Educate the people in your child’s life, they will want to feed your child from time to time: neighbors (where they play), people at church, school teachers, family, etc. The concern is how to help them be “normal” and still be safe and healthy.
Of course, you can always send your own snacks and treats, but some people will still want to feed your child.
Educate Family and Friends
It is important to educate family and friends that interact with your child. Help them to understand the importance of your child eating gluten free. Educate them about celiac, gluten intolerance, wheat allergy or other health issue that necessitates they eat gluten free.
Some facts about celiac disease:
- Celiac disease is an autoimmune disease not an allergy. This means they have an autoimmune response rather than a histamine response.
- They won’t necessarily see the reaction while they are with your child. (It is not like anaphylaxis or allergic rashes.)
- Reactions to gluten last 3-5 days. Explain what those reactions are like: diarrhea, constipation, tummy-ache, headache, moodiness, irritability, etc. These are just the outward symptoms that signal the autoimmune system has been tripped and is now struggling.
- Your child must be strictly gluten free. Don’t tempt her with things she shouldn’t and can’t have.
- Explain cross contamination and cross contact as well as how to avoid it.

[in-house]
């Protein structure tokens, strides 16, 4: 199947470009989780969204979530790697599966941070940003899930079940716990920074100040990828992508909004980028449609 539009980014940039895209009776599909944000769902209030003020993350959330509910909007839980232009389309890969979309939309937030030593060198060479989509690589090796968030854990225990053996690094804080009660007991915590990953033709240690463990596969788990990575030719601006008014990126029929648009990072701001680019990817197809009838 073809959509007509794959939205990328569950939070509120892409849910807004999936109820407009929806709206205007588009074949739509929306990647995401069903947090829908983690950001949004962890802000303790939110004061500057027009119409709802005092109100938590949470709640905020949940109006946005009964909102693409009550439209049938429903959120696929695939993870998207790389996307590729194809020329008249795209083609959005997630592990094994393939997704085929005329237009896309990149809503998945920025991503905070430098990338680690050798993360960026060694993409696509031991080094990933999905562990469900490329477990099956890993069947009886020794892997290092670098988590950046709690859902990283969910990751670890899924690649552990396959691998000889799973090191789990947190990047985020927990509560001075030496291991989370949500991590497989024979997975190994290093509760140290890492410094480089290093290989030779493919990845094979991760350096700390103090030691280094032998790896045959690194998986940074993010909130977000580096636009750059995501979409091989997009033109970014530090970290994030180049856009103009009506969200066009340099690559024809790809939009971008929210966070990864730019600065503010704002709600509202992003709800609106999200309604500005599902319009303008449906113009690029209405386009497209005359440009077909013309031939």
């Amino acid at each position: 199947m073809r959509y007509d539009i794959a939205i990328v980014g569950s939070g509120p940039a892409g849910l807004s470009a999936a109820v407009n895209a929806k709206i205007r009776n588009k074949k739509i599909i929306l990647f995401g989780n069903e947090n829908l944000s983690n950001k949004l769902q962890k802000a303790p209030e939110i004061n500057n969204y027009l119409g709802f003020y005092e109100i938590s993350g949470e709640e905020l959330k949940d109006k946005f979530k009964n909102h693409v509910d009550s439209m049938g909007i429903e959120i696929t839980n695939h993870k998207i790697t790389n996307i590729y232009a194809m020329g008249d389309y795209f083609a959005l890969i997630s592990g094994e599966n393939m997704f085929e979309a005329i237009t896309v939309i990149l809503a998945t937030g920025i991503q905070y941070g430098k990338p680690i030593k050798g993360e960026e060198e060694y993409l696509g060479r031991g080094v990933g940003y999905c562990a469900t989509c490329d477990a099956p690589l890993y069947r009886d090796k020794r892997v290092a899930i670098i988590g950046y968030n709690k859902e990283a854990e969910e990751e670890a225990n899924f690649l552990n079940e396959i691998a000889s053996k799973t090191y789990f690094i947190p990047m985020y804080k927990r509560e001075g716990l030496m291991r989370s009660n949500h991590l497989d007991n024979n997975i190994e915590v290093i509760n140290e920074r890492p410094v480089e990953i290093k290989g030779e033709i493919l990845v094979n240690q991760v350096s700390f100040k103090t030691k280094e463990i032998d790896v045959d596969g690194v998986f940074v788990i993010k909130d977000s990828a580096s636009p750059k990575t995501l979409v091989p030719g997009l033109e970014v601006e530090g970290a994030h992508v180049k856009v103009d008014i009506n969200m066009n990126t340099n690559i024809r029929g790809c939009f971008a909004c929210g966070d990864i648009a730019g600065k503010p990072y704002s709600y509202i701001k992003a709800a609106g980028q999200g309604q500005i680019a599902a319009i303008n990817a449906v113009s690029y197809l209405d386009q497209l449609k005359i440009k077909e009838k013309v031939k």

- Teach what things to look out for: wheat, rye, barley and oats. *Remember there is more education for oats, because not all oats are safe. I just include to stay away from oats, it is much easier.
- Not everything labeled gluten free tastes good or is safe.
Lists and Favorites
I feel so bad when someone goes to the effort to get me or my child something that is gluten free, but it is absolutely dreadful and inedible.
This is where making lists can come in handy. Make lists of “normal” foods your child likes and can eat:
- Chips and salsa (brand names also help)
- Fruit snacks: Welch’s, Tree Top, Motts, etc.
- Hershey’s: chocolate bar, Kisses, Almond Joy, Reeses Peanut Butter Cups, Milk Duds, etc.
- Jelly Belly, jelly beans
- Pixy Stix
- Laffy Taffy
- Sour Patch Kids
- Minute Maid Juice Bars
- Philly Swirl Swirlstix
Snacks and Easy Meals
For those that spend more time with your child: daycare, babysitter, Grandma, aunts, etc. There is a great list here of easy to find and fix meals and snacks.
I have also put together some easy to make snacks and meal recipes and ideas here.
Feeding My Gluten Free Kid
To make things a little bit easier, I made these business cards.